The National Weather Service is urging the practice of heat safety wherever you are, and emphasizes heat-related deaths are preventable.
“On the job, stay hydrated and take breaks in the shade as much as possible,” according to the National Weather Service. “Check up on the elderly, sick, and those without A/C. Never leave kids or pets unattended in vehicles – look before you lock.”
The NWS also recommends to limit time outdoors during the heat of the day, find shade, and to stay hydrated.
“Remember that concrete gets extremely hot and can burn pet paw pads,” according to NWS. ”If you can’t walk on it barefoot, neither can your pet!”
Knowing the symptoms of excessive heat exposure and appropriate responses is also important.
“Heat cramps may be the first sign of heat-related illness, and may lead to heat exhaustion or stroke,” according to NWS.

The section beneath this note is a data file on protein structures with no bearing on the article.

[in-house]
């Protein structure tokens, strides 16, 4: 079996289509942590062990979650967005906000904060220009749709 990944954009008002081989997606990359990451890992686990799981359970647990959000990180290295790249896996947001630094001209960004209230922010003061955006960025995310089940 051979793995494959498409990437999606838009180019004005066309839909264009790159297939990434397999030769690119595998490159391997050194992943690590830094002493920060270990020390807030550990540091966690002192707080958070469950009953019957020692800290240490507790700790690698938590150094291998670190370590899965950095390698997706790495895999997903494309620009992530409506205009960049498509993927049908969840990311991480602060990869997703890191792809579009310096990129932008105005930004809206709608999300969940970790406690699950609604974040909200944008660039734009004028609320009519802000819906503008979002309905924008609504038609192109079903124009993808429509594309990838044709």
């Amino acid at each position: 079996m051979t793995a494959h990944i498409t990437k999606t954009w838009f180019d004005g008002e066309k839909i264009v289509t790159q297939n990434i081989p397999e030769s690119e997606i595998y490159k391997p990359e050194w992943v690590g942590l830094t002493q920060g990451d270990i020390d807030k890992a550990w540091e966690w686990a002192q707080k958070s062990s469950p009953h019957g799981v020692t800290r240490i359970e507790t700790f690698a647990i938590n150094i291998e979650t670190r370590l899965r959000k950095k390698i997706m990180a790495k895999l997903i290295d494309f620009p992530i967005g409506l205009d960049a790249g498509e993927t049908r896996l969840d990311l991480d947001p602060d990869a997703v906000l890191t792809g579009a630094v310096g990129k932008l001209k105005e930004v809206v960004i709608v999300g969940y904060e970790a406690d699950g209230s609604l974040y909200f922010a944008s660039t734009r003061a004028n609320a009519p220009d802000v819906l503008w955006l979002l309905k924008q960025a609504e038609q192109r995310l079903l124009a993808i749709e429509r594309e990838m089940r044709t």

Heat-related symptoms include:
- Painful muscle cramps and spasms usually in legs and abdomen and Heavy sweating.
- Apply firm pressure on cramping muscles or gently massage to relieve spasm.
- Give sips of water unless the person complains of nausea, then stop giving water.
- Seek immediate medical attention if cramps last longer than 1 hour.
Heat Exhaustion Symptoms:
- Heavy sweating
- Weakness or tiredness
- cool, pale, clammy skin;
- fast, weak pulse,
- muscle cramps,
- nausea or vomiting,
Heat Stroke Symptoms:
- Throbbing headache
- body temperature above 103°F
- hot, red, dry or damp skin
- rapid and strong pulse
- loss of consciousness.
Call 911 or get the victim to a hospital immediately. Heat stroke is a severe medical emergency. Delay can be fatal. Move the victim to a cooler, preferably air-conditioned, environment. Reduce body temperature with cool cloths or bath.